The Strategic Challenge
In reviewing these three approaches to strategic planning I would suggest that you ask yourself, as a leader or coach, the following three questions in determining which of these approaches is most appropriate:
1. Which of these approaches has been most commonly used by you during the past five years? Why have you used this particular approach?
2. If you look at a project, change initiative or organizational improvement in which you are about to engage, which approach seems most appropriate? Why?
3. Look back on your planning efforts in the past, your preferred way of doing planning (question one) and the planning challenges you now face (question two) what are the lessons learned from these past efforts that are applicable to today’s challenges? When have your planning efforts been most effective? Why do you think they have been effective? When have they been least effective? Why do you think this is the case?
You might find that none of the three approaches offered in this blog will do the trick. Perhaps one of the two more complex and often subtle approaches will be a better fit as you engage the personal enemy inherent in postmodern leadership.
I propose that the three strategic planning processes just described are each rather “safe.” We hide behind precipitous action (command model), behind vision (symbolic model) or behind data (rational model). Unfortunately, our postmodern world of complexity, unpredictability and turbulence requires that we move beyond these three models and that we effectively interweave information, intentions and ideas. There are two models of strategic planning that facilitate this interweaving and that enable a postmodern leader to take appropriate risks—and most importantly to learn from these risks and the mistakes that inevitably occur when facing the challenges of postmodern complexity, unpredictability and turbulence.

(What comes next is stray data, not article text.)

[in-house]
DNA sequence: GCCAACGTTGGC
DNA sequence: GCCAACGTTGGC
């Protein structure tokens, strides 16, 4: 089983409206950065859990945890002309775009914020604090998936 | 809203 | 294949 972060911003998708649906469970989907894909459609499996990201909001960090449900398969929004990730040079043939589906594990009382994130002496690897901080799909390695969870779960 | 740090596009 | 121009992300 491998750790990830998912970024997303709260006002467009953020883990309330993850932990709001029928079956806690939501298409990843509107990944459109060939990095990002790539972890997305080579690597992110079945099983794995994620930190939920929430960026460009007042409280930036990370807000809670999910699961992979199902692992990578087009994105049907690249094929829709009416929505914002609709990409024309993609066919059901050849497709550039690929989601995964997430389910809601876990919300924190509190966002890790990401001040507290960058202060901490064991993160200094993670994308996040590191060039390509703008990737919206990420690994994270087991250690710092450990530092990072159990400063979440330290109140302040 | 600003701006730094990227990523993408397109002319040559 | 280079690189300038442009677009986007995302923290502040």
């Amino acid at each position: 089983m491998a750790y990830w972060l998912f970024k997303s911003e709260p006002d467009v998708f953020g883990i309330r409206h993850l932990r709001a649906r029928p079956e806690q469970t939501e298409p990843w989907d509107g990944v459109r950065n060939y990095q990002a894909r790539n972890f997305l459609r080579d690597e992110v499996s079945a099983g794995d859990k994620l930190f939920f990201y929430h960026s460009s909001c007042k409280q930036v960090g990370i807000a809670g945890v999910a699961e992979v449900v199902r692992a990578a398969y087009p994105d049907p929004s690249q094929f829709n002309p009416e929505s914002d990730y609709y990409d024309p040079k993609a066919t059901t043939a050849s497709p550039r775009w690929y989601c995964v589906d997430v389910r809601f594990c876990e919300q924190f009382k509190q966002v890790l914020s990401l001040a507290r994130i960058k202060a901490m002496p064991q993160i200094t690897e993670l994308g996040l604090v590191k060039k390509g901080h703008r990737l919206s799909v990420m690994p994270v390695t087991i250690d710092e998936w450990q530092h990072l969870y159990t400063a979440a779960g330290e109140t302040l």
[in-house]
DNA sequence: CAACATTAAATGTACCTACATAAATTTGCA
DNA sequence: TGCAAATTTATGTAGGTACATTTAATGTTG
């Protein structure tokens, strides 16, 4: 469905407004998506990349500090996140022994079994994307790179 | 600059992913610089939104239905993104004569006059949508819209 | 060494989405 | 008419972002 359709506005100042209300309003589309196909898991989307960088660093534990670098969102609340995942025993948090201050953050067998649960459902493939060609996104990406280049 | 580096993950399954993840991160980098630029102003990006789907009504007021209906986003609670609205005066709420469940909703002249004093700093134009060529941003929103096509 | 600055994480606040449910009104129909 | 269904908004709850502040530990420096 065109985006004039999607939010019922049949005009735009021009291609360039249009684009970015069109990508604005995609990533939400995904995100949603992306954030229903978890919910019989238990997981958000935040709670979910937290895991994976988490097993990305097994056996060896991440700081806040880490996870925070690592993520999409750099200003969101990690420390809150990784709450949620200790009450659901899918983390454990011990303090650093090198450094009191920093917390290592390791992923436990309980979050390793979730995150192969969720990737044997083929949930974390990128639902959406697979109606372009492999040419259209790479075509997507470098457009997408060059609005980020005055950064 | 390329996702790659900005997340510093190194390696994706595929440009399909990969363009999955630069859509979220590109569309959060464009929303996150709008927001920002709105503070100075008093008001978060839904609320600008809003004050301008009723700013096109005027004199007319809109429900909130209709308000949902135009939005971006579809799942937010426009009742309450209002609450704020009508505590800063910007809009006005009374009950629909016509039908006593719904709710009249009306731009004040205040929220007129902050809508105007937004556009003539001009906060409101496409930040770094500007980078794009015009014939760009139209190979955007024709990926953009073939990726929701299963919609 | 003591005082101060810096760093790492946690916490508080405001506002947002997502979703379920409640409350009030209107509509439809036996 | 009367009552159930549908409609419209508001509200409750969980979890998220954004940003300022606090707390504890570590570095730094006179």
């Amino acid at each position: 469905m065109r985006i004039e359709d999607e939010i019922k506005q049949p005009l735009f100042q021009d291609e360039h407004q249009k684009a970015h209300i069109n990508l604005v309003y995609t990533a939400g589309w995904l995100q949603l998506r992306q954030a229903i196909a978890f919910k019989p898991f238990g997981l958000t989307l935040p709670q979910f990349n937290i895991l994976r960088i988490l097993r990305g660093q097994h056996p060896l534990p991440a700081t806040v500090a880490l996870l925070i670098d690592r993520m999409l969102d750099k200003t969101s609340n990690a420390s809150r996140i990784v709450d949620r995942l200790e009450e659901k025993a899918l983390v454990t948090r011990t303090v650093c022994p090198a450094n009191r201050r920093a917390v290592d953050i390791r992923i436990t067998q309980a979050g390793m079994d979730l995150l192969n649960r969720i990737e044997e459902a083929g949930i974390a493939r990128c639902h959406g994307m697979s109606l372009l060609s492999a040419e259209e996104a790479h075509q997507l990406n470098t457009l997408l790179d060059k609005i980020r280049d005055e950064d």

Approach Four: Transaction-Based Planning
The transactional approach to strategic planning begins with a focus on all three domains—information, intentions and ideas. When using a transactional approach, the postmodern leader can begin anywhere; however, any dialogue or exploration of any one of the three domains automatically moves a postmodern leader and his planning group over to the other two domains. It is the transactions between the three domains that lead to powerful ideas that can be translated into successful action.
This approach is also transactional in that the planning does not end with the movement to action. There is ongoing organizational learning, for any action not only provides valuable information about the quality of the idea being engaged, but also provides greater clarity regarding organizational intentions (“Oh, that’s what we really want to achieve”), as well as clarity regarding additional information that needs to be collected (“Oh, I guess we made a wrong assumption about this; we need to find out more about it”). At this moment, the postmodern leader becomes a leader/learner.
Transactional planning is rarely placed in the hands of the upper level executives in the organization. However, unlike the third approach, transactional planning is not housed in a planning office, planning committee, or the Management Information (or Budget) Office; rather, this fourth approach is usually housed deep in the organization and involves many players. There may be a series of ad hoc planning committees, or a series of intensive large-scale meetings involving many representatives from different areas and layers of the organization. The major outcome should be a broad based understanding of what is now happening and what is about to happen in the organization. Organizational learning takes place at all levels of the organization. Thus, there is a third way in which this approach to planning is transactional—it involves transactions between and among all levels and departments of the organization.Download Article 1K Club